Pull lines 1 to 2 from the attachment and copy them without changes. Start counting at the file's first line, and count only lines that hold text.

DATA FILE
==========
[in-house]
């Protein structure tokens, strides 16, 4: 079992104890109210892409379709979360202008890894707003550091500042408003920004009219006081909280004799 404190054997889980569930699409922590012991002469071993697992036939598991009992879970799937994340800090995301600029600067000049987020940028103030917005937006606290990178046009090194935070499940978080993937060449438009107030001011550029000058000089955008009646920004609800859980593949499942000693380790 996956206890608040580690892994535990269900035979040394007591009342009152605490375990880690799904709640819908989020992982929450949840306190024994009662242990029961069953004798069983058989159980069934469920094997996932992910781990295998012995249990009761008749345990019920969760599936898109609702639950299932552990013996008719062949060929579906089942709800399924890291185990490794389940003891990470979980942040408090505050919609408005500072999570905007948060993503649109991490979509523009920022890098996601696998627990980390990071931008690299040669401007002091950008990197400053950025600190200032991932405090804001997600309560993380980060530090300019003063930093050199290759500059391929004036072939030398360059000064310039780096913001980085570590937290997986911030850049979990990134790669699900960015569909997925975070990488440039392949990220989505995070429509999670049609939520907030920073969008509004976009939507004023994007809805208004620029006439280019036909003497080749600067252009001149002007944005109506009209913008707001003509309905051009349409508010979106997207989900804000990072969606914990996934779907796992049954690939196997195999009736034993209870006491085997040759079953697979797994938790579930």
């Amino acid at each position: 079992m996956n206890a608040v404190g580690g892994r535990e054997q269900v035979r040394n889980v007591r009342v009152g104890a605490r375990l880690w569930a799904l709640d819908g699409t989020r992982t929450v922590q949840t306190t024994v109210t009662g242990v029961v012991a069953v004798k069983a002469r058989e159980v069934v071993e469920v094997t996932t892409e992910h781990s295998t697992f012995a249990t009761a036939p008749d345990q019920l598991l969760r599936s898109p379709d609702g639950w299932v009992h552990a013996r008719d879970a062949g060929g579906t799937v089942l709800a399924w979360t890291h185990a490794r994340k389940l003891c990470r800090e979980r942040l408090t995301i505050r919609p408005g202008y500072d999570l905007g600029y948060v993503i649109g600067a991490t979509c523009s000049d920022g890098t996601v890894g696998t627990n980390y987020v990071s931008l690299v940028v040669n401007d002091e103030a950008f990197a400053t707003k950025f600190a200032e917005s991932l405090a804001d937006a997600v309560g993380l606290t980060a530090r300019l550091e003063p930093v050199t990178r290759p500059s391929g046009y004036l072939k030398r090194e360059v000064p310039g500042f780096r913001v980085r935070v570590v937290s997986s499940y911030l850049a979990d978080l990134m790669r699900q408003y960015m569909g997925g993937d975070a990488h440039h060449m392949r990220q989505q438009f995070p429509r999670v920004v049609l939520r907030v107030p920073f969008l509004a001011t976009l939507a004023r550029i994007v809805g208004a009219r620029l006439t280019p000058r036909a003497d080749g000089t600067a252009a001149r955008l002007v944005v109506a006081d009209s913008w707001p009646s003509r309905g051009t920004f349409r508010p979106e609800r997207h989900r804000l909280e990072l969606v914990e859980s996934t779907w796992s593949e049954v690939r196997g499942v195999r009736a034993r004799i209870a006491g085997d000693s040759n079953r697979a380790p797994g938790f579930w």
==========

[in-house]
């Protein structure tokens, strides 16, 4: 079992104890109210892409379709979360202008890894707003550091500042408003920004009219006081909280004799 404190054997889980569930699409922590012991002469071993697992036939598991009992879970799937994340800090995301600029600067000049987020940028103030917005937006606290990178046009090194935070499940978080993937060449438009107030001011550029000058000089955008009646920004609800859980593949499942000693380790 996956206890608040580690892994535990269900035979040394007591009342009152605490375990880690799904709640819908989020992982929450949840306190024994009662242990029961069953004798069983058989159980069934469920094997996932992910781990295998012995249990009761008749345990019920969760599936898109609702639950299932552990013996008719062949060929579906089942709800399924890291185990490794389940003891990470979980942040408090505050919609408005500072999570905007948060993503649109991490979509523009920022890098996601696998627990980390990071931008690299040669401007002091950008990197400053950025600190200032991932405090804001997600309560993380980060530090300019003063930093050199290759500059391929004036072939030398360059000064310039780096913001980085570590937290997986911030850049979990990134790669699900960015569909997925975070990488440039392949990220989505995070429509999670049609939520907030920073969008509004976009939507004023994007809805208004620029006439280019036909003497080749600067252009001149002007944005109506009209913008707001003509309905051009349409508010979106997207989900804000990072969606914990996934779907796992049954690939196997195999009736034993209870006491085997040759079953697979797994938790579930």